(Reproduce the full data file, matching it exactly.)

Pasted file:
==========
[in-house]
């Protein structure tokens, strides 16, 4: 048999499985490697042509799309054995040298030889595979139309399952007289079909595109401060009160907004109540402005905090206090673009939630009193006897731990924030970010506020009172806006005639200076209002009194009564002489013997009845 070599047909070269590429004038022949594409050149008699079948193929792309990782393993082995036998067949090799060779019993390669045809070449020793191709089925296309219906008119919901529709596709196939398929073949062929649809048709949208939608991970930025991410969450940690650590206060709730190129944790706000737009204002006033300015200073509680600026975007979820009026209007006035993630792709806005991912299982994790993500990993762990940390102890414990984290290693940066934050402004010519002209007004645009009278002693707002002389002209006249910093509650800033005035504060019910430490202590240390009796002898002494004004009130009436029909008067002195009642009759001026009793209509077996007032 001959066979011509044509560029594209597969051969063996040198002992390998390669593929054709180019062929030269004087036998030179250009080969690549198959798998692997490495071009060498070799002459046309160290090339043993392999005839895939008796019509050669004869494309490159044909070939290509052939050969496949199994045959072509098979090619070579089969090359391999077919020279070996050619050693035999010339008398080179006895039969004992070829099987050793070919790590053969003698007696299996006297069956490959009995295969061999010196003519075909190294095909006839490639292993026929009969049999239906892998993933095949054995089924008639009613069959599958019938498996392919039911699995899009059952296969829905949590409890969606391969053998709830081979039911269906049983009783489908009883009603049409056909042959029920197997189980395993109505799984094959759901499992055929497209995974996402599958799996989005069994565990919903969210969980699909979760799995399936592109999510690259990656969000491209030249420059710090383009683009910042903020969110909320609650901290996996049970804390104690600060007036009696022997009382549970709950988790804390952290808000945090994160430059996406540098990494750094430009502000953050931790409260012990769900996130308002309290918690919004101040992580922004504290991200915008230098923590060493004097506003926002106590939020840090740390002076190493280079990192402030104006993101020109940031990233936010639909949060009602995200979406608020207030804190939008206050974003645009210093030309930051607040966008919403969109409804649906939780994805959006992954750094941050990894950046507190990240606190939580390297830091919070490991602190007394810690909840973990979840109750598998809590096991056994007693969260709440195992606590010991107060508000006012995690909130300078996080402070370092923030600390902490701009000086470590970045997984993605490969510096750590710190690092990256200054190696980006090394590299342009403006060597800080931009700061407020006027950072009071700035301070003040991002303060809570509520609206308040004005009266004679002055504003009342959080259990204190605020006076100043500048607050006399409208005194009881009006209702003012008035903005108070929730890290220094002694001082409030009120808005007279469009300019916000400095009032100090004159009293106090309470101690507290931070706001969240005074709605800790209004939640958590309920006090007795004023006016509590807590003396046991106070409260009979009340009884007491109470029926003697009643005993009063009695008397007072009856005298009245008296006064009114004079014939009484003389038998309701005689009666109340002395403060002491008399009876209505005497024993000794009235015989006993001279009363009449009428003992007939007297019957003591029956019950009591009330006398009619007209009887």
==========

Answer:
[in-house]
């Protein structure tokens, strides 16, 4: 048999499985490697042509799309054995040298030889595979139309399952007289079909595109401060009160907004109540402005905090206090673009939630009193006897731990924030970010506020009172806006005639200076209002009194009564002489013997009845 070599047909070269590429004038022949594409050149008699079948193929792309990782393993082995036998067949090799060779019993390669045809070449020793191709089925296309219906008119919901529709596709196939398929073949062929649809048709949208939608991970930025991410969450940690650590206060709730190129944790706000737009204002006033300015200073509680600026975007979820009026209007006035993630792709806005991912299982994790993500990993762990940390102890414990984290290693940066934050402004010519002209007004645009009278002693707002002389002209006249910093509650800033005035504060019910430490202590240390009796002898002494004004009130009436029909008067002195009642009759001026009793209509077996007032 001959066979011509044509560029594209597969051969063996040198002992390998390669593929054709180019062929030269004087036998030179250009080969690549198959798998692997490495071009060498070799002459046309160290090339043993392999005839895939008796019509050669004869494309490159044909070939290509052939050969496949199994045959072509098979090619070579089969090359391999077919020279070996050619050693035999010339008398080179006895039969004992070829099987050793070919790590053969003698007696299996006297069956490959009995295969061999010196003519075909190294095909006839490639292993026929009969049999239906892998993933095949054995089924008639009613069959599958019938498996392919039911699995899009059952296969829905949590409890969606391969053998709830081979039911269906049983009783489908009883009603049409056909042959029920197997189980395993109505799984094959759901499992055929497209995974996402599958799996989005069994565990919903969210969980699909979760799995399936592109999510690259990656969000491209030249420059710090383009683009910042903020969110909320609650901290996996049970804390104690600060007036009696022997009382549970709950988790804390952290808000945090994160430059996406540098990494750094430009502000953050931790409260012990769900996130308002309290918690919004101040992580922004504290991200915008230098923590060493004097506003926002106590939020840090740390002076190493280079990192402030104006993101020109940031990233936010639909949060009602995200979406608020207030804190939008206050974003645009210093030309930051607040966008919403969109409804649906939780994805959006992954750094941050990894950046507190990240606190939580390297830091919070490991602190007394810690909840973990979840109750598998809590096991056994007693969260709440195992606590010991107060508000006012995690909130300078996080402070370092923030600390902490701009000086470590970045997984993605490969510096750590710190690092990256200054190696980006090394590299342009403006060597800080931009700061407020006027950072009071700035301070003040991002303060809570509520609206308040004005009266004679002055504003009342959080259990204190605020006076100043500048607050006399409208005194009881009006209702003012008035903005108070929730890290220094002694001082409030009120808005007279469009300019916000400095009032100090004159009293106090309470101690507290931070706001969240005074709605800790209004939640958590309920006090007795004023006016509590807590003396046991106070409260009979009340009884007491109470029926003697009643005993009063009695008397007072009856005298009245008296006064009114004079014939009484003389038998309701005689009666109340002395403060002491008399009876209505005497024993000794009235015989006993001279009363009449009428003992007939007297019957003591029956019950009591009330006398009619007209009887």